Nelson County, Kentucky Drug Store Owner Guilty Of Health Care Fraud And Wire Fraud
For Immediate Release
U.S. Attorney's Office, Western District of Kentucky
– Crume Drug Store owner billed private insurance companies and Medicare Part D for fraudulent prescriptions causing a combined loss of $250,188.72
LOUISVILLE, Ky. – The owner of Crume Drug Store, located in Nelson County, Kentucky, pleaded guilty in federal court today, before Magistrate Judge James D. Moyer, to a two count federal information, charging Timothy Sizemore with health care fraud and wire fraud, announced David J. Hale, United States Attorney for the Western District of Kentucky.
“Sizemore’s submission of fictitious claims for prescription drugs was simple, direct, outright theft from Medicare and private health insurers,” stated U.S. Attorney Hale. “This sort of fraud hurts every person in this country by contributing to the escalating costs of health care. My office is committed to prosecuting those who commit health care fraud and recovering restitution whenever possible.”
According to the plea agreement, Sizemore, age 37, of Bardstown, Kentucky, purchased Crume Drug Store in March 2010, then, between April 2010 and February 2012, knowingly devised and executed a scheme, to defraud Anthem and other private health insurance providers and Medicare Part D. Specifically, Sizemore created false names and placed them under his own Anthem policy number, created fraudulent prescriptions under those names, and billed Anthem for those fraudulent prescriptions, even though they were never actually filled. Also, Sizemore created fraudulent prescriptions using the names of Crume customers and local doctors, and billed the customers’ private insurance companies for those prescriptions even though they were never filled. This caused a loss of $154,112.33 to Anthem and private health care insurers. Further, during the same time period, Sizemore admits that he used the names of Crume customers and local doctors to create fraudulent prescriptions and billed Medicare Part D for those fraudulent prescriptions, which were never filled, causing the loss of $96,076.39 to Medicare Part D.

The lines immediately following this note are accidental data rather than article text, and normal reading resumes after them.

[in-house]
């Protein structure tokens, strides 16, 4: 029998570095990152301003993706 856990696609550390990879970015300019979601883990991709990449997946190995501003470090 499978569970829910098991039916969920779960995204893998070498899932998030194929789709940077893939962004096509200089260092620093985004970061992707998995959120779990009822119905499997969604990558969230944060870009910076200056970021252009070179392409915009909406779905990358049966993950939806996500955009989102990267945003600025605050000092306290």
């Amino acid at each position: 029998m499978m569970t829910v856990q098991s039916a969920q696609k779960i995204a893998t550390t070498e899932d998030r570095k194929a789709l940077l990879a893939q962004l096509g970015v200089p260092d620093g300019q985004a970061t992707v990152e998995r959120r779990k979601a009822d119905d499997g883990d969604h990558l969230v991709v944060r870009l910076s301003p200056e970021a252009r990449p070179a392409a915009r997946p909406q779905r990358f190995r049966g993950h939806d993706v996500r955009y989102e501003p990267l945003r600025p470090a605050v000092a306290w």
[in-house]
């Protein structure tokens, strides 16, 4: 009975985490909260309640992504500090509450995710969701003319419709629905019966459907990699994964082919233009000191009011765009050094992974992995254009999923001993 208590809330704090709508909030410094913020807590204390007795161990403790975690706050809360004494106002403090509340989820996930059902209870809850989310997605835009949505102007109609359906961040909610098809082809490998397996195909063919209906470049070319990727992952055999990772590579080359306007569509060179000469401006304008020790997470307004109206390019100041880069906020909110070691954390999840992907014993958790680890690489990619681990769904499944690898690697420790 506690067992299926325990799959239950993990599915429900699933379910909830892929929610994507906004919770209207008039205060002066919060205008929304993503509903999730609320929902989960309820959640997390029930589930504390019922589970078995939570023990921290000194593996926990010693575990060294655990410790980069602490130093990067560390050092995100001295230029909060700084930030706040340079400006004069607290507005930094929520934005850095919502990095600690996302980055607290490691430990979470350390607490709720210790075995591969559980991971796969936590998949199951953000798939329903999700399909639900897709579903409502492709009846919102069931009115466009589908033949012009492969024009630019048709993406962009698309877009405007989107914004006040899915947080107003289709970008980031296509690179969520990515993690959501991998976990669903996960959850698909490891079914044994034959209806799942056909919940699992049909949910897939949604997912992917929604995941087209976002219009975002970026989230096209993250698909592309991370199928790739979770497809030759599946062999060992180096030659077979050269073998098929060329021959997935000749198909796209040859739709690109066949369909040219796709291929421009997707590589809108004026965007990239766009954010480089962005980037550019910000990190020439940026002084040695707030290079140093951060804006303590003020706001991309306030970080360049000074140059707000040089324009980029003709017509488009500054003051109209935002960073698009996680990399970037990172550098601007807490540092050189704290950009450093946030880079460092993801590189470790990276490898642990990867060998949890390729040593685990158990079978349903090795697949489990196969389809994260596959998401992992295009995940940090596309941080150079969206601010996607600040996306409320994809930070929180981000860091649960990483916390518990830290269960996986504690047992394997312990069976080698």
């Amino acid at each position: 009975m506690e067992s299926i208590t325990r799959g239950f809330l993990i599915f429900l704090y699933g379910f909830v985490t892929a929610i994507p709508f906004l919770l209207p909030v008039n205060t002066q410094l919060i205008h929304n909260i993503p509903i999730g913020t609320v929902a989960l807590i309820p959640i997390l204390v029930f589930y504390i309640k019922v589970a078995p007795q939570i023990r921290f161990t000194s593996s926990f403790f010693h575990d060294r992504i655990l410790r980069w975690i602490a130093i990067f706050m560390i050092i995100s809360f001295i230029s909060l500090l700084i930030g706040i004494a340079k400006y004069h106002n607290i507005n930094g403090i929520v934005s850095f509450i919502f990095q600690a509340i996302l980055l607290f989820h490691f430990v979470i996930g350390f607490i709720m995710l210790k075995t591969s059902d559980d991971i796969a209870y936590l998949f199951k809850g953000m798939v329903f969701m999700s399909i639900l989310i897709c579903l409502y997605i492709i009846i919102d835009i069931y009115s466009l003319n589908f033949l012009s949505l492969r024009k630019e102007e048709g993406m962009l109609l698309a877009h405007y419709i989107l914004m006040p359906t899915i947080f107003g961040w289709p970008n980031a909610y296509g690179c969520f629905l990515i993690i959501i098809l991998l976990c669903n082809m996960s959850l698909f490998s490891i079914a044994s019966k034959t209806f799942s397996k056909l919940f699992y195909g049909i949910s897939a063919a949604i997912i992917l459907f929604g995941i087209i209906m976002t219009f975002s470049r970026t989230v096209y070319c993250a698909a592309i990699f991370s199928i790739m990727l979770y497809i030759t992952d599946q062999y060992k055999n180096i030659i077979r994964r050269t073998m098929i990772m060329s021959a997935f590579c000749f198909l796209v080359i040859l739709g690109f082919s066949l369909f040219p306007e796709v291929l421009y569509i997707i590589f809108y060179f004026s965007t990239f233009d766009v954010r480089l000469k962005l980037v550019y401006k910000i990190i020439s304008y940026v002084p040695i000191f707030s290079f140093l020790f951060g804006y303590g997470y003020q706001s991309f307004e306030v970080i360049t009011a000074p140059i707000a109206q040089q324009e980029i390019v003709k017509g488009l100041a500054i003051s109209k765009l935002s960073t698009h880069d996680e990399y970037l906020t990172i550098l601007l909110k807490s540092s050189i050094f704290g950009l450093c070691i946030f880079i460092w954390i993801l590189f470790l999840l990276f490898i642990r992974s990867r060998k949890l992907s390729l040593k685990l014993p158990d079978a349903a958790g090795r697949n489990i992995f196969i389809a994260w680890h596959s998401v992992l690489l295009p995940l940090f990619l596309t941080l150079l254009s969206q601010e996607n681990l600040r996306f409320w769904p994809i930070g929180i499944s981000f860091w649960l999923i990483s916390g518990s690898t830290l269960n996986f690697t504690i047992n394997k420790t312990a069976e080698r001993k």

At sentencing, Sizemore could face no more than 30 years in prison, a fine of $500,000 and three years of supervised release. The plea agreement requires Sizemore to pay full restitution on or before May 3, 2013. Sentencing is scheduled before Chief District Judge Joseph H. McKinley, Jr. on July 1, 2013, at 11am in Louisville.
This case is being prosecuted by Assistant United States Attorney David Weiser and is being investigated by the Federal Bureau of Investigation (FBI) and U.S. Department of Health and Human Services Office of Inspector General.
Updated December 15, 2014